Mary Cordell VanTassell
Funeral Obsequies of Mrs. Mary Van Tassell - The Ceremonies - Procession - Resolutions
Tuesday, December 11, 1883
The last sad, solemn rites were held on Sunday over the remains of the late Mrs. Mary Van Tassell, who died in Boston, Mass., on the third day of the present month. It has been some years since this city has witnessed such an outpouring of citizens and carriages as were seen on this occasion, when one of the largest funeral processions that Has ever wended its way through the streets of the Magic City on its way to the final receptacle of the dead.
In a city vast yet voiceless,
Growing ever street on street, that stands up there on the hill, to lay away at rest forever and until the trump shall announce that time shall be no more, one who will be missed, and sadly missed, in Cheyenne. The funeral services were held at the late residence of the deceased, on upper Ferguson street.
It had been announced that the services were to be held at 9 o'clock in the afternoon, but long before that hour arrived a large concourse of people had gathered in and around the elegant Mansion and thronged the street and sidewalks in front. Carriages came from all parts of the city, until the Streets near the residence were literally choked with vehicles. In the meantime the old pioneers assembled at the city hall, appointed Major Talbot as their marshal, together with a committee on resolutions, consisting of Messrs. Carroll, Arnold and Wild, and headed by President Whltehead and Secretary Masl, of the Pioneers' organization, marched to the residence. There were nearly sixty of them.
The preamble and resolutions Which they adapted are as follows:
Whereas, It is with extreme sorrow and regret that the pioneers of Wyoming are today called upon to follow to the grave the remains of Mrs. Mary Van Taasell, who departed this life on the 3rd day of December, 1883, at Boston, in the state of Massachusetts,
Whereas, The members of this organization recognizing the fact that in her decease death has a sting and the grave a victory to those who survive her, desire to pay a fitting tribute to the Christian woman, the true wife and devoted mother who has passed through the gloomy gates of death into the peaceful rest of an immortal life; therefore be it
Resolved, That in her death this community has lost, and while bowing to the decree of the Supreme Ruler will sadly miss and deeply deplore one who in this life was the possessor of those attributes of heart and mind seldom given to those that have preceded or will follow her.
Resolved, That by her death an earthly guardian angel has been called from a faithful service in behalf of her weeping children, and a sorrowing husband to bid farewell to a fond wife and companion, and the poor and unfortunate a constant friend.
Resolved, That we deeply sympathize with the bereaved husband, the desolate orphans and all other relatives and friends that mourn her death.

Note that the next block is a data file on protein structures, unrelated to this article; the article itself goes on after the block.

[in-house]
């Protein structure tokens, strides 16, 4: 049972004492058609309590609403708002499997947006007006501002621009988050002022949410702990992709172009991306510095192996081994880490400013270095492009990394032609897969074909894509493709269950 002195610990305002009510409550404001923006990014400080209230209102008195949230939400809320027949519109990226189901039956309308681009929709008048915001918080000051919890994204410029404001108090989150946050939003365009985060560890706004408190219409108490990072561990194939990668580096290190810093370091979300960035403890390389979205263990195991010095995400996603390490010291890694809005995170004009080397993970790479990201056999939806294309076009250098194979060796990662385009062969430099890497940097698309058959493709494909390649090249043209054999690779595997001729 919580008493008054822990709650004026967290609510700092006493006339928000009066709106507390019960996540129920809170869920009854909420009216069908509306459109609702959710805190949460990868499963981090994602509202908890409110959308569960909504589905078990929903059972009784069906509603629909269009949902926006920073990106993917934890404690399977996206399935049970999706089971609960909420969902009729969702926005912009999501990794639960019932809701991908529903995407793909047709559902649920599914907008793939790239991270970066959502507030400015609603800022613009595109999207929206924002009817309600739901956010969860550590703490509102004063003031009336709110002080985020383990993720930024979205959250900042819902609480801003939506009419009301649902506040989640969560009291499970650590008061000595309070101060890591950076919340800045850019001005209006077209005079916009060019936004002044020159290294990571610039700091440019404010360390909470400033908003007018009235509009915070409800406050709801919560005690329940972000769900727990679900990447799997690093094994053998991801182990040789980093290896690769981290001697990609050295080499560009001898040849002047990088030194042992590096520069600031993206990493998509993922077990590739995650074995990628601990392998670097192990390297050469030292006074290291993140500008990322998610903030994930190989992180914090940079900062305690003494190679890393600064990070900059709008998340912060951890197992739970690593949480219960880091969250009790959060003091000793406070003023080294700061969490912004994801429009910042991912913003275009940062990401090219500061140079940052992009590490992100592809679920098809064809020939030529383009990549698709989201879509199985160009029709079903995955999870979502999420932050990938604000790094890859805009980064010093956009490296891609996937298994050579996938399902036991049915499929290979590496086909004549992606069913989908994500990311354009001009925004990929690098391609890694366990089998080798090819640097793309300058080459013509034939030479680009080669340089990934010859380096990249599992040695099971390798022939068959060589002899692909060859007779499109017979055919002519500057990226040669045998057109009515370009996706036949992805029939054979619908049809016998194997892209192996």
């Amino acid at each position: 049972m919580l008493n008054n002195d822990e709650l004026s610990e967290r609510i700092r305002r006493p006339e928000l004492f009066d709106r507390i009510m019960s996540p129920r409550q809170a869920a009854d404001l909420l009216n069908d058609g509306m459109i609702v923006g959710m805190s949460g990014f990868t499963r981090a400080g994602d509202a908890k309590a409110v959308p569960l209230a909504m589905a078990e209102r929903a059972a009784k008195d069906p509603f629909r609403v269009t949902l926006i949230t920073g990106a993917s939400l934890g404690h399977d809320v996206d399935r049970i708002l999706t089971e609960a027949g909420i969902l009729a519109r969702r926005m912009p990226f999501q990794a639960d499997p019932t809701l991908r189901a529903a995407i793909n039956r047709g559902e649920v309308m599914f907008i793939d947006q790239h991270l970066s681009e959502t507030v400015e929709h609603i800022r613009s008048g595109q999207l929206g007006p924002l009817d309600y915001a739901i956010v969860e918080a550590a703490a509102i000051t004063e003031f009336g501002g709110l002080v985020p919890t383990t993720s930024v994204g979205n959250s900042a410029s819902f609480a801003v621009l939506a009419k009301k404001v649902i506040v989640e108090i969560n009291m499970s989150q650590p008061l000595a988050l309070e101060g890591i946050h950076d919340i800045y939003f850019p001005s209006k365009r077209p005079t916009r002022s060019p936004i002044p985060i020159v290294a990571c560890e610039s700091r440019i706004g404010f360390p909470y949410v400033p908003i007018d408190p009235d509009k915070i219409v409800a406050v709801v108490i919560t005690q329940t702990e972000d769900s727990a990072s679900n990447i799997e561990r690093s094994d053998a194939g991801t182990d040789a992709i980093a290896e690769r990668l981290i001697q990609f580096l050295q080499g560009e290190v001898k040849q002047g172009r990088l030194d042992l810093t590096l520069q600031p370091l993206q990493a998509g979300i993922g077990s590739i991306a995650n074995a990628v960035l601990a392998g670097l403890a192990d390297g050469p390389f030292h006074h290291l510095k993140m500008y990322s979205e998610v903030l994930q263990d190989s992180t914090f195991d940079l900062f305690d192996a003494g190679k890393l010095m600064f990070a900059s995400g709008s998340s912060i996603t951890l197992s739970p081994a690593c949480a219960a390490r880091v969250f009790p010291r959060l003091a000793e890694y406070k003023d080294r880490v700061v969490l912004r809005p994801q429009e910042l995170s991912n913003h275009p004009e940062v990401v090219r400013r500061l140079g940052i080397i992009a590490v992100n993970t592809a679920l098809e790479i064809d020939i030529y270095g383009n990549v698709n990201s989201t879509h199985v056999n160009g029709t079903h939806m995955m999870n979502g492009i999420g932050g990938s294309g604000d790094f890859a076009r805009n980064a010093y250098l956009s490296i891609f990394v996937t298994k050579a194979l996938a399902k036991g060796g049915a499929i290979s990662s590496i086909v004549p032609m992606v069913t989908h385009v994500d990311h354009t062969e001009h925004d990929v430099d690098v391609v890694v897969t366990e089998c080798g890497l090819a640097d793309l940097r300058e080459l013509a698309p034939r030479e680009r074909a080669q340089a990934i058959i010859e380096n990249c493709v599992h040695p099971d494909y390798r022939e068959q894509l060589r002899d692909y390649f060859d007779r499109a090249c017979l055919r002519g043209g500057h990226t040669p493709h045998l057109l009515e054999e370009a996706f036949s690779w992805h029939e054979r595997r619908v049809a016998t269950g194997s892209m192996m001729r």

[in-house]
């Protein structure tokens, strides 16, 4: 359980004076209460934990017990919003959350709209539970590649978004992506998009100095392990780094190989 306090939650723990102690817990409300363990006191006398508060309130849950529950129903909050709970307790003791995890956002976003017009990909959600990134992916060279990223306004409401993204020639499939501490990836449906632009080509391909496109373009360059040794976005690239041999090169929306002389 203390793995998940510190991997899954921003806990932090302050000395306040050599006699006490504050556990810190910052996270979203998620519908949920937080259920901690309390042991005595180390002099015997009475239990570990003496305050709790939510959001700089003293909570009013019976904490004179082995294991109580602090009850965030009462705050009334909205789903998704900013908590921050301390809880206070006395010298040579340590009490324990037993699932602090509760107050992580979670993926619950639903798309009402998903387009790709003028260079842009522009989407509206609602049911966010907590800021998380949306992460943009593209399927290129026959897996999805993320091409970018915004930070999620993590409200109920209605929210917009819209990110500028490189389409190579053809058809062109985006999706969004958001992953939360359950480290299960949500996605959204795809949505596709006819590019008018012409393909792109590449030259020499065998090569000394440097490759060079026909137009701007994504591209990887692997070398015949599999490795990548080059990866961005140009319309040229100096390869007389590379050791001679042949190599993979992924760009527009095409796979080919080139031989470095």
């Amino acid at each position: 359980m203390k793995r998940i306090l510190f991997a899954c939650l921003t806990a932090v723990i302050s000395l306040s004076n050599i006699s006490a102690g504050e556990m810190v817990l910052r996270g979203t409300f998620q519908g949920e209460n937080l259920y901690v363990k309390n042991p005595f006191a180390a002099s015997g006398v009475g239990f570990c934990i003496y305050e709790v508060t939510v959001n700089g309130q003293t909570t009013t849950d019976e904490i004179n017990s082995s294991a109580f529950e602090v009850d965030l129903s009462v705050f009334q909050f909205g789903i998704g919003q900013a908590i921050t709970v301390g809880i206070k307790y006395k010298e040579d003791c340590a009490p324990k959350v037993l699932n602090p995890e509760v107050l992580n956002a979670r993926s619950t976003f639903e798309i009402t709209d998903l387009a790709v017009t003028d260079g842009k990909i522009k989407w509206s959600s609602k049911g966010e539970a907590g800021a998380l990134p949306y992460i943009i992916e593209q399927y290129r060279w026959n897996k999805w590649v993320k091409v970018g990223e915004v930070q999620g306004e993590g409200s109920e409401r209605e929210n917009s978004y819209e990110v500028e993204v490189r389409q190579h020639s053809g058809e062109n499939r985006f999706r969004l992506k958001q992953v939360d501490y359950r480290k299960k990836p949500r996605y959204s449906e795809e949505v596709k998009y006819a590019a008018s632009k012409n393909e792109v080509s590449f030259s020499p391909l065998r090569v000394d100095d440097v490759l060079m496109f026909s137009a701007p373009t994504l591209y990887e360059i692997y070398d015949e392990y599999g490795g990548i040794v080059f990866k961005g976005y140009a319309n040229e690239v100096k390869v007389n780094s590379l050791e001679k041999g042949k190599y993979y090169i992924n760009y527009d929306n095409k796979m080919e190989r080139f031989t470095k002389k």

Resolved, That the members of this organization wear the usual badge of mourning for thirty days as a mark of respect to the memory of the departed.
Resolved, That these resolutions be spread on the records: that a copy thereof be furnished to the family of the deceased, and copies to the daily papers of Cheyenne with the request that they be published.
M. A. Arnold,
John E. Wild,
Committee on Resolutions.
Cheyenne, December 9, 1883.
The pall bearers were Luke Voorhees, E. W. Whitcomb, T. A. Kent, G. A. Draper, J. W. Hammond and Mr. Jancks. Hon. F. E. Warren and T. B. Hicks had charge of the funeral. Dr. Rafter of the Episcopal church conducted the services, and the Episcopalian choir, consisting of Miss Trambing, Mrs. R. F. Glover and Messrs. Haines and Inman furnished the singing for the occasion. The remains were enclosed in an elegant metallic casket covered with silk velvet and with silver metal and mountings. Flowers in rich and rare profusion covered the casket almost literally.
At twenty minutes past two the services opened with prayer by the Rev. Dr. Rafter, followed by a beautiful Selection by the choir entitled, "Abide with Me." Dr. Rafter than proceeded to pronounce the brief but solemn and Impressive Episcopalian burial service,
which included a chant by the choir entitled. "I Heard a Voice." At the close of the service the choir sang that beautiful hymn, "Nearer my God to Thee."
During the singing of this beautiful hymn the vast throng of people passed through the room where the casket had been placed and took a last look at the white dead face of the departed and went out at the front entrance to the street and adjoining grounds. The casket was then placed in the hearse, the procession of ninety-one carriages and vehicles of all kinds, was formed, the Pioneers leading, and moved from the residence up Twenty-first street to Ransom street, thence northeast to the cemetery. At the grave the ceremonies were brief; prayer was offered, the coffin lowered to its receptacle, the benediction pronounced by Dr. Rafter and the last Journey was done and the weary form of Mary Van Tassell was at rest—asleep— "Asleep in Jesus" until the morning of the resurrection.
Birth: May 11, 1847
Death: Dec. 3, 1883
Wife of James A. Moore of J. M. ranch near Jay Em, WY. After James' death in the 1870's, she married Rensselaer Schuyler Van Tassell.
She was the daughter of Peter Hench Bean and Mary Humphrey and the mother of Blanche Irene (Kuykendall)(Wigginton) buried here, Granville S. and James Alexander Moore Jr, who both died in California.
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